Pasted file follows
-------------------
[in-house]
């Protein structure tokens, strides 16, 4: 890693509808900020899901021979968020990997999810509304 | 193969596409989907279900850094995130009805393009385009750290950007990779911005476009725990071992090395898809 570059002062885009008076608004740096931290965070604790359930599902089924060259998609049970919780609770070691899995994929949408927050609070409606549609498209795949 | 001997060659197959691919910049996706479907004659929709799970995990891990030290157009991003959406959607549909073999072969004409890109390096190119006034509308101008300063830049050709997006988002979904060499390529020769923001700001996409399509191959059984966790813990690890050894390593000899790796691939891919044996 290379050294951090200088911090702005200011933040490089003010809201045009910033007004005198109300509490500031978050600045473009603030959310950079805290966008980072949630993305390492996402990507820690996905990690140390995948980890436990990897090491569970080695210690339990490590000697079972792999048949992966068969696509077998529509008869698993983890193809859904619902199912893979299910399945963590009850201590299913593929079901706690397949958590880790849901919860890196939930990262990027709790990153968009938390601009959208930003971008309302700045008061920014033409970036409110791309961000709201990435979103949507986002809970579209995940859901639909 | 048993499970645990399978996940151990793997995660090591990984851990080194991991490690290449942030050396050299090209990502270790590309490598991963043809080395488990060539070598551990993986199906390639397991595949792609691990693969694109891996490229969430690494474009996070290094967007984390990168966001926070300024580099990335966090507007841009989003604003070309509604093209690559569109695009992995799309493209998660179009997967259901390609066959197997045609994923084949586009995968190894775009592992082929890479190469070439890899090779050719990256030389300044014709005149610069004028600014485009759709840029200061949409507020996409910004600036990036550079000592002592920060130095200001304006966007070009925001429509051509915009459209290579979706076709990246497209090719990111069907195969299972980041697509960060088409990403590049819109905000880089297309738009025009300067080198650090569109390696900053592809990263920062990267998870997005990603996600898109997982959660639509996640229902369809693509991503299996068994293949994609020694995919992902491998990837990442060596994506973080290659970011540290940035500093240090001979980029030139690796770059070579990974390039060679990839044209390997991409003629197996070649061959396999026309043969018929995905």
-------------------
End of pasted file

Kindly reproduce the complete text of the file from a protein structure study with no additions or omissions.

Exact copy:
[in-house]
């Protein structure tokens, strides 16, 4: 890693509808900020899901021979968020990997999810509304 | 193969596409989907279900850094995130009805393009385009750290950007990779911005476009725990071992090395898809 570059002062885009008076608004740096931290965070604790359930599902089924060259998609049970919780609770070691899995994929949408927050609070409606549609498209795949 | 001997060659197959691919910049996706479907004659929709799970995990891990030290157009991003959406959607549909073999072969004409890109390096190119006034509308101008300063830049050709997006988002979904060499390529020769923001700001996409399509191959059984966790813990690890050894390593000899790796691939891919044996 290379050294951090200088911090702005200011933040490089003010809201045009910033007004005198109300509490500031978050600045473009603030959310950079805290966008980072949630993305390492996402990507820690996905990690140390995948980890436990990897090491569970080695210690339990490590000697079972792999048949992966068969696509077998529509008869698993983890193809859904619902199912893979299910399945963590009850201590299913593929079901706690397949958590880790849901919860890196939930990262990027709790990153968009938390601009959208930003971008309302700045008061920014033409970036409110791309961000709201990435979103949507986002809970579209995940859901639909 | 048993499970645990399978996940151990793997995660090591990984851990080194991991490690290449942030050396050299090209990502270790590309490598991963043809080395488990060539070598551990993986199906390639397991595949792609691990693969694109891996490229969430690494474009996070290094967007984390990168966001926070300024580099990335966090507007841009989003604003070309509604093209690559569109695009992995799309493209998660179009997967259901390609066959197997045609994923084949586009995968190894775009592992082929890479190469070439890899090779050719990256030389300044014709005149610069004028600014485009759709840029200061949409507020996409910004600036990036550079000592002592920060130095200001304006966007070009925001429509051509915009459209290579979706076709990246497209090719990111069907195969299972980041697509960060088409990403590049819109905000880089297309738009025009300067080198650090569109390696900053592809990263920062990267998870997005990603996600898109997982959660639509996640229902369809693509991503299996068994293949994609020694995919992902491998990837990442060596994506973080290659970011540290940035500093240090001979980029030139690796770059070579990974390039060679990839044209390997991409003629197996070649061959396999026309043969018929995905």